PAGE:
Challenged on whether he has a better plan, Mendez is forced to admit he has not but later, talking with his son who is watching a TV screening of Battle for the Planet of the Apes, Mendez remembers that Oscar-winning make-up artist, John Chambers (played with vim by John Goodman, who has great scenes with Alan Arkin) who worked on the ‘Ape films’ was on the CIA payroll, and an idea starts to take shape, of making a fake (Canadian) sci-fi film, this being the post-Star Wars era with lots of nods to the cheap knock-offs then common, travelling to Iran and passing of the embassy staff as film crew scouting for locations and then walking them through airport security onto a plane and out of the country.

I really enjoyed this film; it moves between pathos, tension and comedy deftly and integrated all the parts really well, with the point of view of the embassy staff, of the fake-film bosses and other more minor players also well presented. It was also really convincing – and that’s where my reservations lie with it. Because it tells very convincing untruths.

After watching the film, I was discussing it with a friend, who pointed out that the British press were outraged at the ‘slurs’ against the Brits, so I started looking up fact-checks. I should note that I don’t agree that this film is some kind of deliberate hatchet job. Affleck is no professional Anglo-phobe like Mel Gibson, and the comment about the Brits and Kiwis turning the americans away is, I think, a way of ratcheting up the tension and making the favour done by the Canadians seem even more of a good deed than it actually was. However, it does seem a bit petty and unnecessary, and a bit ‘cheap’. It seems the real reason the British Embassy was off limits was because that too was under siege. Surely, this would have sufficed for dramatic tension and, like the supposed ‘turning away’, could have been mentioned in a single line in dialogue? As it is, Brits are Hollywood villains yet again, which is a little frustrating.

Likewise the role of the Canadians, while they are depicted as good guys in the film, is underplayed, so the film can give more of the credit to the US. Now, I get that this is a feelgood movie and that this was a good-news story in a bad-news historical episode, but I still like my history accurate unless there is a really good reason for it not being so. I don’t mind that details about Mendez, about the Hollywood team and about the construction of the plan and its execution have been ‘streamlined’ and made into a clearer narrative; this is what fictional depictions of historical event must do. But when credit and blame is being reassigned for the sole basis of making a more gung-ho version of history, then I do have serious problems with it.

My last gripe with the film was the ending of it, which was far too dramatic. Affleck pushes far too hard, for my taste, to get a nailbiting finale, which ends up all too Where Eagles Dare and shatters the ‘willing suspension of disbelief’. This attempt for a thrilling finish ruins for me, ironically, all the tension that has been built up because I found myself disengaging from the action and sitting back, thinking ‘now I’m sure this didn’t really happen’. In a work of pure fiction, I wouldn’t worry about details like this but Affleck has made such a big deal of the reality of what he’s depicting that it does here.

So a really good, fun and informative film but it really could have been, and should have been (regardless of Oscars), so much more.

Jackie Brown (Quentin Tarantino, 1997)

Jackie Brown
So, having been thoroughly disappointed by Django Unchained, despite it having some terrific scenes and several excellent performances, I didn’t have much intention of watching any more Tarantino for a while, this film being the only one I had any interest at all in, since it has the reputation of being among Tarantino’s and, for some the very, best. When the DVD turned up on my desk one morning, kindly lent me by a colleague, I had mixed feelings. I mean, I wanted to watch the film but this soon would I be able to give it a fair viewing or would my disillusionment with Tarantino spill over into this film? As it turned out, I thoroughly enjoyed this, even more than Reservoir Dogs or Pulp Fiction but it doesn’t make me any more inclined to go and see new Tarantino – I still feel that he needs someone to reign in his more infantile tendencies.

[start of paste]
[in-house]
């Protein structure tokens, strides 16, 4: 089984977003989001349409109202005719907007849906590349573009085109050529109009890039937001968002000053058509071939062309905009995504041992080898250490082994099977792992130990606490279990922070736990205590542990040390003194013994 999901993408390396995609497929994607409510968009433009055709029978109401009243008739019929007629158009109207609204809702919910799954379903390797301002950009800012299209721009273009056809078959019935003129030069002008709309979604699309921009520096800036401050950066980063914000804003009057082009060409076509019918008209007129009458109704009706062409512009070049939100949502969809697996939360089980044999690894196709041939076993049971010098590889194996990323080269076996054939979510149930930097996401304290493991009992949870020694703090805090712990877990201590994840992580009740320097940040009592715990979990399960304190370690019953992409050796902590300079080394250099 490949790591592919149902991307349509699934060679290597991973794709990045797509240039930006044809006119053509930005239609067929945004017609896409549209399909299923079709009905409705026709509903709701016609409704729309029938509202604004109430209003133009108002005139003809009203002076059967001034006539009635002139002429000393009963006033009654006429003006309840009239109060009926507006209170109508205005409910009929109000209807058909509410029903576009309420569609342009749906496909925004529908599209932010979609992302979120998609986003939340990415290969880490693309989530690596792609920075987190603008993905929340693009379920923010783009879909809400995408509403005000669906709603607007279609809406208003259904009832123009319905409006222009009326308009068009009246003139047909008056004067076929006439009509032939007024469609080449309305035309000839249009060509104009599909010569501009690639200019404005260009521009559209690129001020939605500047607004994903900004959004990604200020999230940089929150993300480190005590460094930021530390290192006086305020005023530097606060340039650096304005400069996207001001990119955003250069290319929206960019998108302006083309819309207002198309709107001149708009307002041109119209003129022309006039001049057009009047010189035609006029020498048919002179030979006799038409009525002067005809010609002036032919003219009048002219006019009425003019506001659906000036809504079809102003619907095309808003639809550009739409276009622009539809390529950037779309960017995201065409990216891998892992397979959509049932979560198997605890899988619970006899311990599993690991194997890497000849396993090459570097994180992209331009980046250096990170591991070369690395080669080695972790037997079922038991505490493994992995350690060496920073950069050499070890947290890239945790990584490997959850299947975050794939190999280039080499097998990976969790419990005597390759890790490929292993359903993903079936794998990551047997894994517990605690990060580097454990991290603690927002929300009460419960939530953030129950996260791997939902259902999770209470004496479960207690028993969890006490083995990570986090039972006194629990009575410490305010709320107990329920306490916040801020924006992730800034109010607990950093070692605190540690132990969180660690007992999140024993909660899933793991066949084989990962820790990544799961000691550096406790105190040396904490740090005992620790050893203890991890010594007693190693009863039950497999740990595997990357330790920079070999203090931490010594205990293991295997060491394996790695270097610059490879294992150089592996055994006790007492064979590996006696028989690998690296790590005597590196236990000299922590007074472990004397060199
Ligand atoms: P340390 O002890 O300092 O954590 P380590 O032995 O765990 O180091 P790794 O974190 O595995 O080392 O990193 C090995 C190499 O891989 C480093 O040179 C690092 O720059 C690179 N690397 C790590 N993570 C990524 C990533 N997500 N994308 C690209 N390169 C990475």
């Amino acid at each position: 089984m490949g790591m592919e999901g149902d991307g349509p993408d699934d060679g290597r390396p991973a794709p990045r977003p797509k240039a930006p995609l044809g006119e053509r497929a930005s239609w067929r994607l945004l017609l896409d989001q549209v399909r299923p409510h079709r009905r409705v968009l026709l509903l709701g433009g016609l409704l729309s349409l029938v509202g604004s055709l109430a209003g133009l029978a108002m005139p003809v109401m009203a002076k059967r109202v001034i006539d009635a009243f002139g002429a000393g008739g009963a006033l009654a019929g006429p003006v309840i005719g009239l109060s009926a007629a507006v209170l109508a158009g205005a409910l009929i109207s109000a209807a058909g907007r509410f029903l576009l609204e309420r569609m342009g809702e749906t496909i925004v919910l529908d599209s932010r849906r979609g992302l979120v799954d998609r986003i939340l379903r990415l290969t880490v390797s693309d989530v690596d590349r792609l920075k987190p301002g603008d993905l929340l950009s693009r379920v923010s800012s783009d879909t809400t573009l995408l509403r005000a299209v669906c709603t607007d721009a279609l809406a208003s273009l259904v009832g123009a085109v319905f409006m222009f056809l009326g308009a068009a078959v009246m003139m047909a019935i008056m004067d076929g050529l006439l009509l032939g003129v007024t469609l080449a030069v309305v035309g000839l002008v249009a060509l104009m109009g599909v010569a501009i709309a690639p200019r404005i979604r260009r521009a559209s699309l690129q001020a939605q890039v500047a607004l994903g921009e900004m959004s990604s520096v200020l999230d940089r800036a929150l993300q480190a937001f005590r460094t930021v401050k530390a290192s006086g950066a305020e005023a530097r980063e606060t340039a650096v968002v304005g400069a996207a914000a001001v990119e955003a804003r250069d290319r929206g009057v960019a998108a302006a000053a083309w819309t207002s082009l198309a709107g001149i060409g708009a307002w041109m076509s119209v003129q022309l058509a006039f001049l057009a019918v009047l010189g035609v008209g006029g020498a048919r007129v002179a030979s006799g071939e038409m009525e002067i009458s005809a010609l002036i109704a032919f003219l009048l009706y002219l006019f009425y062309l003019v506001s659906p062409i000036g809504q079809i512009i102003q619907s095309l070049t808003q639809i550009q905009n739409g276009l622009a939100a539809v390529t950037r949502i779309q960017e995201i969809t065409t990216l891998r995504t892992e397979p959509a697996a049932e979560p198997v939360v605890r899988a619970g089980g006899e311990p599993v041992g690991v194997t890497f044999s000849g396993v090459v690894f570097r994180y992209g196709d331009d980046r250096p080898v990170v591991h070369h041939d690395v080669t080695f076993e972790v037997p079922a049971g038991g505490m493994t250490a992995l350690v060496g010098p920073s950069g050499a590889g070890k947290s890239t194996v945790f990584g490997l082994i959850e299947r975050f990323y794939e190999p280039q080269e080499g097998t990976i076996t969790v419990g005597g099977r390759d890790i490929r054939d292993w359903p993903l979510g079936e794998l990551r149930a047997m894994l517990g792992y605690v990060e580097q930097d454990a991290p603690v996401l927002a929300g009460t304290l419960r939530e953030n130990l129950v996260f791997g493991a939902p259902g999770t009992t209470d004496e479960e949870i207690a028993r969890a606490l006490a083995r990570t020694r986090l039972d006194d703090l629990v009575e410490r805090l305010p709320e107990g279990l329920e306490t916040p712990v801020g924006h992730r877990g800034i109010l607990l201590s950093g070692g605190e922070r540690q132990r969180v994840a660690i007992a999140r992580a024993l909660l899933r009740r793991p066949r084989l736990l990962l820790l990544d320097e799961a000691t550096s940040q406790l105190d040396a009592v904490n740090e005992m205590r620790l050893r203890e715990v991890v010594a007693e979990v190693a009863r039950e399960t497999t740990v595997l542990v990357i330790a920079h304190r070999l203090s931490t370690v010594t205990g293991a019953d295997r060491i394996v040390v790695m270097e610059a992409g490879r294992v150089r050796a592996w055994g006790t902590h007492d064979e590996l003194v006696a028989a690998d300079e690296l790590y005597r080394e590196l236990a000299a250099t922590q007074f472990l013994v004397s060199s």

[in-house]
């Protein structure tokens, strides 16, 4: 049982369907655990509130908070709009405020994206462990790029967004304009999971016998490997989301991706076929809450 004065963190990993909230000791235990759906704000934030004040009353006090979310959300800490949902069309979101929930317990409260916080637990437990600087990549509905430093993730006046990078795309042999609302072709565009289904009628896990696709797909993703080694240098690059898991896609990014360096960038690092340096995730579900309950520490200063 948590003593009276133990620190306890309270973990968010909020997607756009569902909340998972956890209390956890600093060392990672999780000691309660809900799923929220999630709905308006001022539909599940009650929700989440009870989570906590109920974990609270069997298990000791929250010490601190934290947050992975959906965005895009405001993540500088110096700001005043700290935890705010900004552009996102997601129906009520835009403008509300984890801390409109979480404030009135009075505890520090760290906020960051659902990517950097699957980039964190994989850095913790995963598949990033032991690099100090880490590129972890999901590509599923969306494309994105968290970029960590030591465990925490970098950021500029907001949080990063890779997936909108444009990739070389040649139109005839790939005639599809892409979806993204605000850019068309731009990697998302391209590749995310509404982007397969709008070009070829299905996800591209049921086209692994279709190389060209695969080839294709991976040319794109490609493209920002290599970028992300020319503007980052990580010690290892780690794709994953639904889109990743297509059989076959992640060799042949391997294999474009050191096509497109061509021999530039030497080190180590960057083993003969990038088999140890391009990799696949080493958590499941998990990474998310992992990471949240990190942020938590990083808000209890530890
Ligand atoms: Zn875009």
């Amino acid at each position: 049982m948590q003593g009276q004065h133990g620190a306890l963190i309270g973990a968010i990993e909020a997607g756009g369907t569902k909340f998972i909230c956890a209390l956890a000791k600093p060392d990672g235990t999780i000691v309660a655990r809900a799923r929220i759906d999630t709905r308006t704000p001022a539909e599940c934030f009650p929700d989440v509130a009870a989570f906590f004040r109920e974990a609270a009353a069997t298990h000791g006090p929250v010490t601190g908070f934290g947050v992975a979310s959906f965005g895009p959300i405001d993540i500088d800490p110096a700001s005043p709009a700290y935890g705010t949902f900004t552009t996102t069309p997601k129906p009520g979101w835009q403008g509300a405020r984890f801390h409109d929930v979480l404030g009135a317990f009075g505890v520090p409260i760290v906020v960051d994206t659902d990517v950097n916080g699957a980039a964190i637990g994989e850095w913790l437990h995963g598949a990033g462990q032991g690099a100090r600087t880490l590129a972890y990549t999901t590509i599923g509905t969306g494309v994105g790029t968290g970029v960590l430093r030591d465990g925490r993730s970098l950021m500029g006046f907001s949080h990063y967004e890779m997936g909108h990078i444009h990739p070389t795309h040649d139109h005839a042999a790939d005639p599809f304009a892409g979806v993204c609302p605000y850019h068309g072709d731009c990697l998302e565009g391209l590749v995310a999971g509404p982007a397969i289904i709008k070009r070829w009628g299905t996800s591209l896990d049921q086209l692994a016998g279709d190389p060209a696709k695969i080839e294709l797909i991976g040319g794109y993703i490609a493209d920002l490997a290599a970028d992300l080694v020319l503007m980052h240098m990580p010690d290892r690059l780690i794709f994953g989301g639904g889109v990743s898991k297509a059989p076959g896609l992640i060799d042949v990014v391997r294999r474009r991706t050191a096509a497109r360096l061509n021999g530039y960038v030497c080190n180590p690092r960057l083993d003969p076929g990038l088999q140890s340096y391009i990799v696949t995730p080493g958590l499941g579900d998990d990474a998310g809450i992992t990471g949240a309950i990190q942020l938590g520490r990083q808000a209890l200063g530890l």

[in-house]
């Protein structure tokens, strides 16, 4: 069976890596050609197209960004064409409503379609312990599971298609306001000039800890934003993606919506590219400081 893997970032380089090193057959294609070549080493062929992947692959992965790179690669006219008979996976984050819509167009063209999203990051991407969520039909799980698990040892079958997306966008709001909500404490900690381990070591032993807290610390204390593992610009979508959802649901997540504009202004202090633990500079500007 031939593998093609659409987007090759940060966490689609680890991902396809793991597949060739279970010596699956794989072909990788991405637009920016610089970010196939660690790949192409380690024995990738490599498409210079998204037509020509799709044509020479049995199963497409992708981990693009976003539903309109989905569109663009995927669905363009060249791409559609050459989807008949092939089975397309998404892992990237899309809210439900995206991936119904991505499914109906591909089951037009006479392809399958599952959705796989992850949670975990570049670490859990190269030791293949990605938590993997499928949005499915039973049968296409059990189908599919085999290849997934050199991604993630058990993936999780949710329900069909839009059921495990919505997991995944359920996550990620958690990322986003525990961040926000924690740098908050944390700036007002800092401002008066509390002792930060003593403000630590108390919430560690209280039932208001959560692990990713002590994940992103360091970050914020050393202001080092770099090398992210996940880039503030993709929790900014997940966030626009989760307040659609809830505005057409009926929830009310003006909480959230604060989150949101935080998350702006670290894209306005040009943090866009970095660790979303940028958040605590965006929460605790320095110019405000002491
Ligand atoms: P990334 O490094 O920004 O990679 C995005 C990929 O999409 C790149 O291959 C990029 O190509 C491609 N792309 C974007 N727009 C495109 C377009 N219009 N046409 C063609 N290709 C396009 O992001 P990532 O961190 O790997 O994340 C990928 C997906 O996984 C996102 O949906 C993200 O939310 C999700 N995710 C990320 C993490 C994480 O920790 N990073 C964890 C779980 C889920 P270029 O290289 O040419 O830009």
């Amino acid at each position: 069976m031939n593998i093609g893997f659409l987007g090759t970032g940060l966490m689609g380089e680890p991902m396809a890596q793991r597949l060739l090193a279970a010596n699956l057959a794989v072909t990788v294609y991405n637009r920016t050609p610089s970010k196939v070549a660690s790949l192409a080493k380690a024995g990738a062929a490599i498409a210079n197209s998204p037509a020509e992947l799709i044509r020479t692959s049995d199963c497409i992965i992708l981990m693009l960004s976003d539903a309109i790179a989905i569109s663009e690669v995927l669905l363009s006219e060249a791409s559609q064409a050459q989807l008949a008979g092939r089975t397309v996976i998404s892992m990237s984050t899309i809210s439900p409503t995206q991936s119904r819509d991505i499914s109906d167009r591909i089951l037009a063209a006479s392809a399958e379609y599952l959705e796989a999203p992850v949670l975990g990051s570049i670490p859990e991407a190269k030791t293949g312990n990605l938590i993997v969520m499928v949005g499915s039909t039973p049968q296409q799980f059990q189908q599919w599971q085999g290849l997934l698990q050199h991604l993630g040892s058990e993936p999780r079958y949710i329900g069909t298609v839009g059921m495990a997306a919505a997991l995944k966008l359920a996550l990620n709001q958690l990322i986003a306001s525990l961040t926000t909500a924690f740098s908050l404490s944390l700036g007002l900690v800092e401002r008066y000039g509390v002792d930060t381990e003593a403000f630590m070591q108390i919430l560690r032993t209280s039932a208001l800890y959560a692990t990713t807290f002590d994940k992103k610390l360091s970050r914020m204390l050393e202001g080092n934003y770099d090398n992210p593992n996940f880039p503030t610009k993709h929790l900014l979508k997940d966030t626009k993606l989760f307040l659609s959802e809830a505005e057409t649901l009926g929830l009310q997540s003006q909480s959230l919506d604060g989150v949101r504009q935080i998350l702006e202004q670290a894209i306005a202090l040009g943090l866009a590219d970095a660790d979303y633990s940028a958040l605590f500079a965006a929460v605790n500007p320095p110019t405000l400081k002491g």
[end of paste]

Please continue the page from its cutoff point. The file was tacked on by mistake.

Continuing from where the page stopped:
Ok, to the plot. Pam Grier plays the eponymous heroine, an air stewardess on a no-mark Mexican airline, having lost any chance of working on reputable US airlines due to being implicated in her ex-husband’s drug running operation. She is still smuggling, now bringing in cash for arms-smuggler Ordell (Samuel L Jackson) from Mexico. The action starts when Jackie is arrested by cop Mark Dargus (Michael Bowen) and FBI agent Ray Nicolette (Michael Keaton). Unfortunately for Jackie, among the cash she’s carrying, there is also a small package of drugs. Dargus and Nicolette offer Jackie a deal – give them enough evidence to catch Ordell and she can go free.

Ordell, by this time, has already demonstrated his ruthlessness, in arranging bail, through bondsman Max Cherry (Robert Forster) for one of his other accomplices simply to get him away from the authorities and kill him before he can talk; when he bails Jackie, again through Max, it is clear that Ordell intends to make sure Jackie can’t talk either. But Jackie is clever, striking up a friendship with Max, and plans to play off Ordell and the cops to ensure she stays both free and alive – and with enough money to set up a new life.

This movie is full of great performances – with people like Robert De Niro and Bridget Fonda in supporting roles, you can expect strength in depth – and the dialogue is snappy and fun. But where this film really delivers (unlike Django) is the plot, which is taut and lean; taken from an Elmore Leonard book, there is no flabby self-indulgance here and the violence, doled out carefully in short, sharp scenes, has much more impact when it does arrive than the fake-blood-soaked silliness of later films.

If I wanted to pick fault, I could; we are asked to take the side of a drug and gun smuggler (and is she a simple victim or a clever operator? – the film wants to have it both ways) against the police who are trying to catch a worse smuggler – the ethics are pretty dodgy here – but there is enough style that he pretty much gets away with this.

Great fun.